Global banks: As good as it gets

Banks stocks are losing their shine as investors see a slowdown in earnings momentum even though economic growth expectations are high.

According to UBS's fourth quarter in-house banking survey, the percentage of respondents with a positive view on the sector outlook was down at 45 per cent (versus 56 per cent a quarter earlier).

But, it still exceeds the percentage of respondents with a cautious view at 19 per cent.

Sentiment has weakened both for developed market banks (50 per cent, down from 67 per cent) and emerging market banks (42 per cent, from 50 per cent).

“Despite the improving global growth outlook, the overall bank fundamentals outlook appears to be mixed: while loan growth expectations have improved further, the outlook for margins has started to weaken, given more dovish comments by central banks,” said UBS strategist, Philip Finch.

“The outlook for non-performing loans remains benign overall, although still improving in emerging markets, where asset quality is turning around after more than four years of deterioration.

“Banks are also paying increasing attention to cost control, with technological advancement raising further potential for the optimisation of branch networks,” he said.

Another positive theme that is gaining more traction is higher capital deployment, the survey found.

Capital return

Over the past decade, Finch concluded, banks have rebuilt their core capital positions in preparation for the new Basel III capital rules.

But weaker-than-expected risk weighted asset growth and/or management focus on return-on-equity/leverage has seen more banks returning more capital to shareholders, both in developed markets as well as increasingly in emerging markets.

Earnings momentum, while still positive, has started to moderate.

“Although our earnings-per-share estimates have risen by 3.4 per cent for 2017 and 2.7 per cent for 2018, in recent months, margin expectations have receded, resulting in 2018 return-on equity expectations easing to 11.2 per cent from 11.4 per cent in the past two months."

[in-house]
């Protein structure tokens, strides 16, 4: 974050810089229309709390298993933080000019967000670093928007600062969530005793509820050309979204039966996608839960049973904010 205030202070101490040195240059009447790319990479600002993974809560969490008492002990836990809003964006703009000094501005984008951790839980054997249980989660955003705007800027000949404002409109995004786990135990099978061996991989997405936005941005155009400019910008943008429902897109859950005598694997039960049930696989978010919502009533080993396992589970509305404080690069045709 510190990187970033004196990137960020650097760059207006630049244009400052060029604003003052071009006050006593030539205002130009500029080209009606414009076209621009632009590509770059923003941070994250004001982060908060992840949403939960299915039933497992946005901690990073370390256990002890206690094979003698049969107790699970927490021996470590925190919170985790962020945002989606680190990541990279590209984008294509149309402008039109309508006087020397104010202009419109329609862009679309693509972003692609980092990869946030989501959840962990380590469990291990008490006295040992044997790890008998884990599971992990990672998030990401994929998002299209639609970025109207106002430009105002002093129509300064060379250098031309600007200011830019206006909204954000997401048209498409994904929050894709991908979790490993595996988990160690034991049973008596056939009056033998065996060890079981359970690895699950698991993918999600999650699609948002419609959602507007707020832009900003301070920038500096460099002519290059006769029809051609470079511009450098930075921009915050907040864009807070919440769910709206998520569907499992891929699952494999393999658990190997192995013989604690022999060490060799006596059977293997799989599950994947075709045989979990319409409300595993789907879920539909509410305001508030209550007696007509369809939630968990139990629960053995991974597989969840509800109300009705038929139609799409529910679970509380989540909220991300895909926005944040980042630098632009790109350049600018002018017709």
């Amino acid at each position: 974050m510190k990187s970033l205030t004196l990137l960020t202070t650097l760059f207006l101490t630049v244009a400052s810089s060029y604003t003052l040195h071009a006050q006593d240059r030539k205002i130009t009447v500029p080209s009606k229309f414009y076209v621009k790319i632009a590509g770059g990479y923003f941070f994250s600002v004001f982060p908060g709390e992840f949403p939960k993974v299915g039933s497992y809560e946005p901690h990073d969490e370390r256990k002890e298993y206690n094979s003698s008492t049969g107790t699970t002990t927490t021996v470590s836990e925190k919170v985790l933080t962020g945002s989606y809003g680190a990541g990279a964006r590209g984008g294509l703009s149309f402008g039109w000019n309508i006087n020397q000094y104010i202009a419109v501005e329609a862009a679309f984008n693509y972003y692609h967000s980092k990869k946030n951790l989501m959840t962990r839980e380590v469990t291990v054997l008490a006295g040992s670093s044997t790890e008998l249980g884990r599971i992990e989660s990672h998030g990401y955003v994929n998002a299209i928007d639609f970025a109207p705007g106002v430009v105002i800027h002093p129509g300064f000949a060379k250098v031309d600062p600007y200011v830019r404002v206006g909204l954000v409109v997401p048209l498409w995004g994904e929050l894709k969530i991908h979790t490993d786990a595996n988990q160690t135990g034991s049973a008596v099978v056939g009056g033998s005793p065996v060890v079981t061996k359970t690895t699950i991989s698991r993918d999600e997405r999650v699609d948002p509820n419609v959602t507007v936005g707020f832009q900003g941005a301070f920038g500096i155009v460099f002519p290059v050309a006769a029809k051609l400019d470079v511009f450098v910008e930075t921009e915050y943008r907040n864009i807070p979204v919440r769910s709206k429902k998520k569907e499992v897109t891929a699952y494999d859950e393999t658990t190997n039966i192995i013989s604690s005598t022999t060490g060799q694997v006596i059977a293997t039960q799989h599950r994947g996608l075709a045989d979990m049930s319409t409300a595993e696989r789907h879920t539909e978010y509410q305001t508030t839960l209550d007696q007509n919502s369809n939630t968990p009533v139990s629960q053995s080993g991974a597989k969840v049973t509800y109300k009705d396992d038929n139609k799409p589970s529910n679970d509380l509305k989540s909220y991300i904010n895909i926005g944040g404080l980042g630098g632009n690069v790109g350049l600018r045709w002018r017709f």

Despite a benign outlook for asset quality, ROE expectations have lost a little momentum with 2018 estimates easing to 11.2 per cent from 11.4 per cent in recent months.

All up, UBS is Neutral on US banks: weak loan growth prospects, especially in the commercial and industrial segment, have weighed on expectations for better margins from a rising interest rate environment.

“Comments by President Trump recently promoting tax reform have pushed up bank share prices, given bank tax rates are generally high compared with other sectors, so any cuts will likely flow to the bottom line, although, at current valuations, becoming fully priced in,' Finch noted.

Earnings momentum has been modest, remaining below global trends.

Not crazy about Europe or Australia

The banking specialists are also Neutral on European banks.

“Confirmation of the terms of the European Central Banks QE taper and potential clarity on what Basel IV means for the sector as a whole should support the sector rating into the year-end unless third quarter earnings revisions are unexpectedly weak.

“Volatility in geopolitics and the real-world impact of increasing the cost of money appear to have had little-to-no impact on investor enthusiasm for financials – we have no basis for forecasting that this will change.”

UBS is Underweight the sector in Australia because of what it perceives as a subdued outlook and a very challenging 2018.

“We expect the housing market to continue to slow, and, if this does not occur, further macro prudential moves are likely.

Mortgage mis-selling and responsible lending risks are a growing concern, margin pressure is will likely continue given interest-only switching, while bad and doubtful debt can no longer be a tailwind.

“The Australian banks do not afford as much leverage to rising interest rates as their global peers. With a Fed election likely during 2018, we believe it will be difficult for the banks to outperform."

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